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Historical excerpts > A Good Confession A love story in 1960s London and Ireland

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message 1: by Bridget (new)

Bridget Whelan | 1 comments A Good Confession by Bridget Whelan
From the cover (hardback edition)

For lovers of The Thorn Birds: a story that crosses the Irish Sea, breaking hearts and taboos.

“Bridget Whelan writes in the great Irish tradition of storytelling. A Good Confession is an unputdownable, compelling love story about the conflict between passion and duty”
Miriam Stoppard on A Good Confession

When sweet-talking Mick Brogan dies, his young wife Cathleen struggles to bring up their daughters in a few rented rooms in 1960s North London. She is comforted by Father Jerry, her husband’s cousin and a priest generally acknowledged by the Irish community to be both a saint and the spit of Gregory Peck. As their friendship develops, Cathleen fears that they
are growing too close. Hoping that confession will ease her troubled mind, she says the things that can’t be said anywhere else – not realizing that she is confessing to the man she loves.
When a tragedy forces Cathleen back to Ireland, she must face the truth and accept the consequences of a forbidden love . . .


On loss

Don’t tell me Mick was devoted to the Mass, Cathleen thought as Father Jerry climbed the steps to the pulpit. That’s what they said about my friend Angie when everyone knew the only thing she was devoted to was sticking pictures of Grace Kelly on her bedroom wall. Don’t say he loved the Eucharist. Mick Brogan loved a bet and a pint and me.
She bowed her head as the sermon began.
‘Mick and I played together as children and his house was like another home to me.’ Cathleen heard her mother in law’s sudden intake of breath. ‘And when I see all your faces, I know that this matters.’ The priest spoke quietly, holding out his hands in a gesture that took in the whole congregation. Cathleen looked up.
‘Being here matters.’ Father Jerry’s voice was stronger, his words carrying clearly to the upper balconies and the back of the church. ‘Because Mick Brogan mattered.’
He held the pause for a couple of heartbeats.
‘The world goes on outside,’ Father Jerry continued. ‘There’s trains still running, men working, women cooking. Ordinary life goes on but in here, in this church, right now, it stops. Not for long, but long enough to say goodbye.’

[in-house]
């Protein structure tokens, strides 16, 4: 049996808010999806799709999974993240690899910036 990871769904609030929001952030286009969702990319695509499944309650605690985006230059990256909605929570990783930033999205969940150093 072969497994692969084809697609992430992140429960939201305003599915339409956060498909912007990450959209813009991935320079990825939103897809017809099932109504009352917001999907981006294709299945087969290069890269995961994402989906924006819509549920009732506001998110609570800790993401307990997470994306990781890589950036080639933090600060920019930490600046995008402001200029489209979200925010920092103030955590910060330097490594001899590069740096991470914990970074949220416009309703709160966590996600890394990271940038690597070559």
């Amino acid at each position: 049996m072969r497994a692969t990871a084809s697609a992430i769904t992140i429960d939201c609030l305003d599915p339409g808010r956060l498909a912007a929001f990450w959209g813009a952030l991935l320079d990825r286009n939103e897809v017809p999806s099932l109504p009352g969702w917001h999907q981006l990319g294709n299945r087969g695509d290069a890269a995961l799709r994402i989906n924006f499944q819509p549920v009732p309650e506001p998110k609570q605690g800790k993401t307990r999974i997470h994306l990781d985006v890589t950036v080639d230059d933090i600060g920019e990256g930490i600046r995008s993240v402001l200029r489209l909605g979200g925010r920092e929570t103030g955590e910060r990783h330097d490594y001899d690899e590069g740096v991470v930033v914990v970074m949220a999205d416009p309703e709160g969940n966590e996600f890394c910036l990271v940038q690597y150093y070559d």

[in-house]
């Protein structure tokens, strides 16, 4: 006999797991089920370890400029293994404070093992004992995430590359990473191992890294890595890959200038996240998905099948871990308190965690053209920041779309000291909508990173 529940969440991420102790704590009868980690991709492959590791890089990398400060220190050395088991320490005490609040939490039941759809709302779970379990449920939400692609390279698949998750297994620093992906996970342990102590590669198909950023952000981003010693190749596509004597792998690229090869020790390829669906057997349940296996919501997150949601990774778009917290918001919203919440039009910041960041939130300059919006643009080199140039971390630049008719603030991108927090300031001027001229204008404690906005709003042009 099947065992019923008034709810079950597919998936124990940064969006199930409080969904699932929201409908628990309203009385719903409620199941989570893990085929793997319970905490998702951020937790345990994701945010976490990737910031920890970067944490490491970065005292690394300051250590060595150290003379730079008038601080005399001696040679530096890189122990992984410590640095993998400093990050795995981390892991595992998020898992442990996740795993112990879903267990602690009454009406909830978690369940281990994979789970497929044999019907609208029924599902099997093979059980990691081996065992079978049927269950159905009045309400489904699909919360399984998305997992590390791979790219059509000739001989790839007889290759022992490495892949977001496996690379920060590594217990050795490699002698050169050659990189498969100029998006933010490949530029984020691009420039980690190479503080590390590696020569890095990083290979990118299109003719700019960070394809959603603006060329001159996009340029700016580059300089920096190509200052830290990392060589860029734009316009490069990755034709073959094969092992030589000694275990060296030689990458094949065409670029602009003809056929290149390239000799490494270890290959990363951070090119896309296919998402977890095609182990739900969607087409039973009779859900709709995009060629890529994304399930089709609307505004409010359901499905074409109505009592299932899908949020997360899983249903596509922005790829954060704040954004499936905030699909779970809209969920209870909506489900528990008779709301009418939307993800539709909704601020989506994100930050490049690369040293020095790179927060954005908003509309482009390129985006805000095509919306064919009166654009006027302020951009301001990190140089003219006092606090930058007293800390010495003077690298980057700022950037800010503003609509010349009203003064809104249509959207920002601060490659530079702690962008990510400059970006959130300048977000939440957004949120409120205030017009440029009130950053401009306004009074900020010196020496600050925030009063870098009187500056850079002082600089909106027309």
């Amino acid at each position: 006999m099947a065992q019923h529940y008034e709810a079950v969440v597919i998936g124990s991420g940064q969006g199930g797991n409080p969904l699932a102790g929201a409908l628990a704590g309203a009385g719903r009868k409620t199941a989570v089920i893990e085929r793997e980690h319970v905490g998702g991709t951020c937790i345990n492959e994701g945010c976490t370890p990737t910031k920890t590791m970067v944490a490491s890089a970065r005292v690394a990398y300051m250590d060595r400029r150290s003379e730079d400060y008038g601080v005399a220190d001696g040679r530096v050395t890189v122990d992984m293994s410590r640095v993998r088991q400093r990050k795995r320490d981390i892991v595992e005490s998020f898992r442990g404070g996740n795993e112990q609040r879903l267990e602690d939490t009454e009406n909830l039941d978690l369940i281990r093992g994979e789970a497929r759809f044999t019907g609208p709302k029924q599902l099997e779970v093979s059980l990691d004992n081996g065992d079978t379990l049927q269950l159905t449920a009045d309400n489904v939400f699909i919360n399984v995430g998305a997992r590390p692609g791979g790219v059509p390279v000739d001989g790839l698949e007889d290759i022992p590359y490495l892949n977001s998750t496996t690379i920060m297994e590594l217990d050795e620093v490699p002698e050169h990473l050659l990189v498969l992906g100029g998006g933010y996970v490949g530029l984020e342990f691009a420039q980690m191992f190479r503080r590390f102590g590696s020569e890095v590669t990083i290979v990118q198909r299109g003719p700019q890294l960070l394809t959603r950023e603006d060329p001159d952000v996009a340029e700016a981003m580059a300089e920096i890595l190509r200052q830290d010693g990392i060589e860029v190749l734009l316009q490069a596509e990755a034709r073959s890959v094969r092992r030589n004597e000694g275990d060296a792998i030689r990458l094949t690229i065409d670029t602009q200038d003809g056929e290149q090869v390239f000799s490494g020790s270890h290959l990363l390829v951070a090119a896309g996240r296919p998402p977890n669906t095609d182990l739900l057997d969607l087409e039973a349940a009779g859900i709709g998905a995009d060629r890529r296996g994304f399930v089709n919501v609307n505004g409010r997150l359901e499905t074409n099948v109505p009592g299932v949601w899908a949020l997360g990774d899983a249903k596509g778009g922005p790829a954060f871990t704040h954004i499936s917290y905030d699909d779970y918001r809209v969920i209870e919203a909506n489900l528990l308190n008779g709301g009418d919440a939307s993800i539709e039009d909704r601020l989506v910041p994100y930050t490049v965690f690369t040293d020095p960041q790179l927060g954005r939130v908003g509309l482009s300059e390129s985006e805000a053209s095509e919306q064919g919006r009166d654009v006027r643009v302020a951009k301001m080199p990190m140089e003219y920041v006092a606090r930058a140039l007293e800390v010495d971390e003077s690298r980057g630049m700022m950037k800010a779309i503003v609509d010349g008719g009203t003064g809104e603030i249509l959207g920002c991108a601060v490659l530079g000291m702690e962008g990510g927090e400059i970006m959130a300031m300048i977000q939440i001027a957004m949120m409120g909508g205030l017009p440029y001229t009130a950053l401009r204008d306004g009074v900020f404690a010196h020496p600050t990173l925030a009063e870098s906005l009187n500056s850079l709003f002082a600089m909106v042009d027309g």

Cathleen felt the priest’s clear grey eyes on her and couldn’t look away.
‘I know that no words can comfort his young wife or his mother who has travelled all the way from south west Ireland to be here. But Mick is home now, not home to Farran – the village where he grew up - or to the home he made for himself in London. But to the home we’re all going to where we’ll find one another again.’ The priest looked around the church and then back at Cathleen. ‘We’re on the same journey and Mick has gone on ahead.’
‘Didn’t I tell you he has a terrible way with words?’ Grandma Brogan whispered. The old woman was crying. Cathleen put a hand to her own face and was surprised to find that it was wet.

On love

Later he studied her sleeping face, half buried in the pillow, and very gently held up a section of her hair, allowing the light to shine through it. He let it fall through his fingers as he looked at her, and thought that he would lie like that all night, but at some point he must have drifted off to sleep because he woke with a start while it was still dark.
For a moment he didn’t recognise where he was, although he knew instantly all the places it couldn’t be: not the gloom of the Diocesan House or his book lined room in Verona, nor the white washed walls of the seminary dormitory or the lonely bedroom of his solitary childhood. No, he was drifting in a ruby night, silent except for the occasional late night bus on the street below and the cadence of Cathleen’s breathing.
So, this is what it’s like, he thought, sharing space and skin and air. I never knew.
He touched her arm and she moved, wrapping herself around him. I’ve come home, he thought. I’m home.

On Ireland

…they soon left the world of roads and street lights behind for the countryside where high black hedgerows, silhouetted against a black sky, rose up on either side of the car.
Cathleen breathed in the smell of grass and the sweet smoke of a turf fire that was warming a home somewhere in the dark.
This is Ireland, she thought. Not her Ireland, not dirty, garrulous Dublin that seemed to have been made up of broken pavements, rent books with pages missing and pub tables that needed a good wipe.
This Ireland was another place, the place the songs were sung about.
It was Mick’s Ireland and Jerry’s, and the Ireland she wanted her daughters to have. It was the Ireland that they were about to lose.
Available from bookshops and online sellers. Also stocked by many libraries in UK, Ireland, USA, Canada, Australia and New Zealand

message 2: by Ali (new)

Ali | 25 comments Mod

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